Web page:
There is generally little human influence on landform features visible within the city limits. However, in the northwestern part of the city there is a huge hollow, a remnant of a former sand mine. Although there were once plans to build a waterpark in this area, they were later abandoned and the site remains unused.
The settlement was probably given city rights in 1265. In 1308 Gdańsk Pomerania was attacked and then conquered by the Teutonic Knights. Stolp and its surroundings, however, came under Brandenburgian influence. The city privileges were reconfirmed in 1310 and 1313 by the margraves of Brandenburg. The governors of Stolp had bought Stolpmünde and then built a port there, enabling a maritime economy to begin to develop. In 1368 the Duchy of Stolp (Fürstentum Stolp) became independent from the Duchy of Wolgast (Fürstentum Wolgast) and later became a part of the united Duchy of Pomerania in 1478.
The united duchy of Farther and Hither Pomerania kept its independence until 1648, when the Thirty Years' War ended. The local ruling house, the Griffits, became extinct in 1637. The teritorry of the Duchy was partitioned between Brandenburg-Prussia and Sweden. After the Peace of Westphalia Stolp came under Brandenburgian control and became one of the cities of the Province of Pomerania, in which it remained until 1945. Before the Second World War, Stolp was conquered only once, in 1807 during the Napoleonic Wars.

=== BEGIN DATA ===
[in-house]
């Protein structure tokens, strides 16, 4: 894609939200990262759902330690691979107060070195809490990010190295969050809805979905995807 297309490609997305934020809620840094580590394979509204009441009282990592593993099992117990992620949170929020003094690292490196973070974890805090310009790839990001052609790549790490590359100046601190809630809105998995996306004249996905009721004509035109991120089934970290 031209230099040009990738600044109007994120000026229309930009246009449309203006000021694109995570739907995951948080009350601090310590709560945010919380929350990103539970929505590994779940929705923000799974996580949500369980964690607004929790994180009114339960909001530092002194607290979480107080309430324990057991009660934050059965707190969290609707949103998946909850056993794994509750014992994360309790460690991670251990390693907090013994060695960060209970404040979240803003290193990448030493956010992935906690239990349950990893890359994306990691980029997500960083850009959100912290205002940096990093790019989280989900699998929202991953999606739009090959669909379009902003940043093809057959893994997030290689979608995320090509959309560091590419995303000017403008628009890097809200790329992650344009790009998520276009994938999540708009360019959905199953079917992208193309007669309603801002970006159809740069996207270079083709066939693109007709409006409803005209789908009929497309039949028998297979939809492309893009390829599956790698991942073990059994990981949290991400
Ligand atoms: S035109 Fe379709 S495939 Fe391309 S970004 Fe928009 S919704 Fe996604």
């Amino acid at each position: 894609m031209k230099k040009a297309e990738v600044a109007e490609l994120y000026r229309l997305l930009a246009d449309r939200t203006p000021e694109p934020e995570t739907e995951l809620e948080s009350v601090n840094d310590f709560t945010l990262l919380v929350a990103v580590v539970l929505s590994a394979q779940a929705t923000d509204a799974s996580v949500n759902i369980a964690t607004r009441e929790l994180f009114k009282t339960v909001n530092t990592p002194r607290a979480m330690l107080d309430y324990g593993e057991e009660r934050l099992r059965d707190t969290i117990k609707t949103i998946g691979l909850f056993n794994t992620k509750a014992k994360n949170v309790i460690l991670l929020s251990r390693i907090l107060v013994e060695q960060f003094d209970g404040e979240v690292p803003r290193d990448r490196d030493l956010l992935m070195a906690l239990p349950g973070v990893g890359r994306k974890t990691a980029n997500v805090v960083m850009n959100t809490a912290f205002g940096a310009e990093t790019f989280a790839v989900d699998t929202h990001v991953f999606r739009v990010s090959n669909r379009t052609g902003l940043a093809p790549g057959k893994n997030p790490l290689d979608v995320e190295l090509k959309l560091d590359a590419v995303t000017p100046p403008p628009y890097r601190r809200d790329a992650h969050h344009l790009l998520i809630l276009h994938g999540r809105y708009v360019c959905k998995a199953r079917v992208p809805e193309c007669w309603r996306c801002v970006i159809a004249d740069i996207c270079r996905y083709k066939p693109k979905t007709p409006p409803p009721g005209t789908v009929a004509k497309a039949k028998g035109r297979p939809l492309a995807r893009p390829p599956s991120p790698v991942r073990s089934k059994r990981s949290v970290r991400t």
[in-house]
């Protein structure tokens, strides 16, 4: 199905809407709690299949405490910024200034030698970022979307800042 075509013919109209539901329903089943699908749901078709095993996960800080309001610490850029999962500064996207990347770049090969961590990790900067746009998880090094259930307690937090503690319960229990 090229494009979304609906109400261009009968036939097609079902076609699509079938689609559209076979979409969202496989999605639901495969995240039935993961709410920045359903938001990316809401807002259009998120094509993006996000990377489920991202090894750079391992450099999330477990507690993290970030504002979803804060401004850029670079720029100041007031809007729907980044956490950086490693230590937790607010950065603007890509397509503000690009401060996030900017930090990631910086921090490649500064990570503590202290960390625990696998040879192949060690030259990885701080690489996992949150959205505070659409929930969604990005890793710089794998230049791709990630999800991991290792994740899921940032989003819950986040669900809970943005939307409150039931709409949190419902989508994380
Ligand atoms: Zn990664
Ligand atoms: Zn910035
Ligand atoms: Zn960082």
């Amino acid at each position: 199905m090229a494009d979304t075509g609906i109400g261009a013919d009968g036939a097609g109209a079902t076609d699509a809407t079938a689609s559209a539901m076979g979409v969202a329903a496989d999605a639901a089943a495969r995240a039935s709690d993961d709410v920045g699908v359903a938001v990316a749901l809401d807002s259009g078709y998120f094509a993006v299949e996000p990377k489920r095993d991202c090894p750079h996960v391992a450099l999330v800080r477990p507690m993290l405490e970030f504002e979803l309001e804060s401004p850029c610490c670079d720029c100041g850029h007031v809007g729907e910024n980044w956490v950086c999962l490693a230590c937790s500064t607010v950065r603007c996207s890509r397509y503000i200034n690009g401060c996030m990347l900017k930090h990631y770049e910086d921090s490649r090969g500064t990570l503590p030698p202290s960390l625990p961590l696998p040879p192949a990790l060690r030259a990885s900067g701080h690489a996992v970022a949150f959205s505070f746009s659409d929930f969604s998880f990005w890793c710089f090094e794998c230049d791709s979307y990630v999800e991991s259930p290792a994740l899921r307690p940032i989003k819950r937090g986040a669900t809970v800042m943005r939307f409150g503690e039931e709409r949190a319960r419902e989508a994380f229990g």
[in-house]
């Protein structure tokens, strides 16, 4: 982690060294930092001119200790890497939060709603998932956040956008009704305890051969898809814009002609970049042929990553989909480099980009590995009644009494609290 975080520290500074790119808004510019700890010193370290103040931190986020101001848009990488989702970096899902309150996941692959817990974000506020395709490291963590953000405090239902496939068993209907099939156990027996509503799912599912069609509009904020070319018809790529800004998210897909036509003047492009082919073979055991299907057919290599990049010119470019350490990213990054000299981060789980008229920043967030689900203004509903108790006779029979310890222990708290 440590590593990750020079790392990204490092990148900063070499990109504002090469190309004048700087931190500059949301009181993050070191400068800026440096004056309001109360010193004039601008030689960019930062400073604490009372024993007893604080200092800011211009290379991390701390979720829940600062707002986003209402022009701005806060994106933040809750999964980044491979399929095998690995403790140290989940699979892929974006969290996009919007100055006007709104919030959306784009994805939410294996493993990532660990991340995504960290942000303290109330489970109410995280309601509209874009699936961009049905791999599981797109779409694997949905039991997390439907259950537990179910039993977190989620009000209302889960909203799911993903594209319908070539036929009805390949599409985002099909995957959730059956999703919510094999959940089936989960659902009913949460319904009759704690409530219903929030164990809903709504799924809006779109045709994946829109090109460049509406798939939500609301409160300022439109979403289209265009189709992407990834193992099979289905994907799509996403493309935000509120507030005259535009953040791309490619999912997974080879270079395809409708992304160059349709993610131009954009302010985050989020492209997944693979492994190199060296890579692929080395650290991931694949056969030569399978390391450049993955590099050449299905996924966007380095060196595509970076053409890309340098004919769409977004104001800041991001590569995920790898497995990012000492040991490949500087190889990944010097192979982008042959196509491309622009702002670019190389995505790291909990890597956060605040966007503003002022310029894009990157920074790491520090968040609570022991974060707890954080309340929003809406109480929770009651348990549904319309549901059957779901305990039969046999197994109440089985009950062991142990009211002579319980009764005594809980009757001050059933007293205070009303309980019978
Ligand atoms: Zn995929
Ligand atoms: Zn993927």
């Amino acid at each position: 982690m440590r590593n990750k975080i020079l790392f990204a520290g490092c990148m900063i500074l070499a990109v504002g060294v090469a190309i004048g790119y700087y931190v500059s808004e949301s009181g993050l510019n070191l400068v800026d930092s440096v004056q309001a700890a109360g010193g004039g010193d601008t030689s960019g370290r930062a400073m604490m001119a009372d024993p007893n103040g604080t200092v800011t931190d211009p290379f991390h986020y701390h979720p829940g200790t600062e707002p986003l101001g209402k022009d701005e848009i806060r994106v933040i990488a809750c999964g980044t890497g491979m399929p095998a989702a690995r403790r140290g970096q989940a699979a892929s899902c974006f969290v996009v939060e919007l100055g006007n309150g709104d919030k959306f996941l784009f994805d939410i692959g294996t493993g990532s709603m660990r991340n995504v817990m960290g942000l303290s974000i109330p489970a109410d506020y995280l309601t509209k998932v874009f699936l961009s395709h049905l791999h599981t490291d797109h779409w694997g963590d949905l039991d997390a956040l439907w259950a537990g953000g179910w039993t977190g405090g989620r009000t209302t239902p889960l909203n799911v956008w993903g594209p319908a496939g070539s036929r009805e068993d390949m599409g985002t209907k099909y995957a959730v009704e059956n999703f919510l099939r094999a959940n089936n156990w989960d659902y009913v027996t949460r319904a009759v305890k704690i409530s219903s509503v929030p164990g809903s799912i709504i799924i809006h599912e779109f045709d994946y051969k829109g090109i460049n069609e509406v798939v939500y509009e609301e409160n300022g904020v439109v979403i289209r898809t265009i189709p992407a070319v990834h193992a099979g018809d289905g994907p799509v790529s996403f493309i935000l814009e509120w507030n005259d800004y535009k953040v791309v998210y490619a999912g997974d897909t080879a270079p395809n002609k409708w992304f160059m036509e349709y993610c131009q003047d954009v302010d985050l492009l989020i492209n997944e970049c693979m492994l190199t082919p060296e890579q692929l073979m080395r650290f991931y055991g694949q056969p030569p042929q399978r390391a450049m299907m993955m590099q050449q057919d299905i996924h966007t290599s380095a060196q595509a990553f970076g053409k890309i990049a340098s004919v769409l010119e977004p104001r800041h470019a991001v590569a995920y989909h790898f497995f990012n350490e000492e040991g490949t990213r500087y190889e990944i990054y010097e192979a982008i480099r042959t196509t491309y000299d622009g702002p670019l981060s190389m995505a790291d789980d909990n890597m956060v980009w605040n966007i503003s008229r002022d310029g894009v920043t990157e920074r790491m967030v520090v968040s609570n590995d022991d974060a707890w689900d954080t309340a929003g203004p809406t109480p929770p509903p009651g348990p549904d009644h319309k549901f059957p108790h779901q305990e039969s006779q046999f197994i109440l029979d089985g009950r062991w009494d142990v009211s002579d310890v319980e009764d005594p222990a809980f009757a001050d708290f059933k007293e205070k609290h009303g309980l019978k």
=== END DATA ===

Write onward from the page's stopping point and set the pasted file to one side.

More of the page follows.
After the Thirty Years' War Stolp lost much of its former importance — despite the fact that Stettin was then a part of Sweden, the province's capital was situated not in the second-largest city of the region, but in the one closest to the former ducal residence — Stargard. However, the local economy stabilized. The constant dynamic development of the Kingdom of Prussia and good economic conditions saw the city develop. After the major state border changes (modern Vorpommern and Stettin joined the Prussian state after a conflict with Sweden) Stolp was only an administrative centre of the Kreis within the Regierungsbezirk of Köslin. However, its geographical location led to rapid development, and in the 19th century it was the second city of the province in terms of both population and industrialization. In 1869 a railway from Danzig reached Stolp.
During the 19th century the city's boundaries were significantly extended towards the west and south. The new railway station was built about 1,000 metres from the old city. In 1901 the construction of a new city hall was completed, followed by a local administration building in 1903. In 1910 a tram line was opened. The football club Viktoria Stolp was formed in 1901. In 1914, before the First World War, Stolp had 34,340 inhabitants.
In 1926 members of the National Socialist German Workers Party organized a public meeting of citizens. This led to the party's gaining widespread support in the city.
The beginning of the Second World War halted the development of the city. The Nazis created a labour camp there, later becoming Außenarbeitslager Stolp, a subcamp of the Stutthof concentration camp. On March 7, 1945, 24 forced labourers from the camp were killed in the Southern Wood, the day before the Red Army entered the city. Almost no-one remained in the city; most of the inhabitants fled and Nazi soldiers abandoned it. However, Russian soldiers were ordered to set fire to the centre of the city. The Red Army initially set up administrative headquarters in the city hall.